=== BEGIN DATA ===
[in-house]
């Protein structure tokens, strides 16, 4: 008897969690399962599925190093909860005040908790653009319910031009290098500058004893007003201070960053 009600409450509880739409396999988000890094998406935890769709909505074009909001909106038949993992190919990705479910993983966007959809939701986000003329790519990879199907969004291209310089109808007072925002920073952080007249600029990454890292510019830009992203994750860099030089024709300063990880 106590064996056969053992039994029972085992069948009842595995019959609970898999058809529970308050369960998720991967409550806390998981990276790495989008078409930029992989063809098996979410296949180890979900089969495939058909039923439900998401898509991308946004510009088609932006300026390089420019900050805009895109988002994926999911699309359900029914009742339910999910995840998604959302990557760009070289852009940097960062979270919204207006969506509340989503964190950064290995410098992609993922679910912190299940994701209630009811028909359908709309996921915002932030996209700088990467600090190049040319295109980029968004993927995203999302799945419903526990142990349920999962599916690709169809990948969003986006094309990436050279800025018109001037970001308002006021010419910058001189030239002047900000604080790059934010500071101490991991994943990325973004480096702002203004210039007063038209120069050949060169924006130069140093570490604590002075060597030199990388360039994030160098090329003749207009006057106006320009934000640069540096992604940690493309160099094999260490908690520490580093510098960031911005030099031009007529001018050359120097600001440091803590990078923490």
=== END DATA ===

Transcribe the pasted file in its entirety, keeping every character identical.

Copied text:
[in-house]
């Protein structure tokens, strides 16, 4: 008897969690399962599925190093909860005040908790653009319910031009290098500058004893007003201070960053 009600409450509880739409396999988000890094998406935890769709909505074009909001909106038949993992190919990705479910993983966007959809939701986000003329790519990879199907969004291209310089109808007072925002920073952080007249600029990454890292510019830009992203994750860099030089024709300063990880 106590064996056969053992039994029972085992069948009842595995019959609970898999058809529970308050369960998720991967409550806390998981990276790495989008078409930029992989063809098996979410296949180890979900089969495939058909039923439900998401898509991308946004510009088609932006300026390089420019900050805009895109988002994926999911699309359900029914009742339910999910995840998604959302990557760009070289852009940097960062979270919204207006969506509340989503964190950064290995410098992609993922679910912190299940994701209630009811028909359908709309996921915002932030996209700088990467600090190049040319295109980029968004993927995203999302799945419903526990142990349920999962599916690709169809990948969003986006094309990436050279800025018109001037970001308002006021010419910058001189030239002047900000604080790059934010500071101490991991994943990325973004480096702002203004210039007063038209120069050949060169924006130069140093570490604590002075060597030199990388360039994030160098090329003749207009006057106006320009934000640069540096992604940690493309160099094999260490908690520490580093510098960031911005030099031009007529001018050359120097600001440091803590990078923490």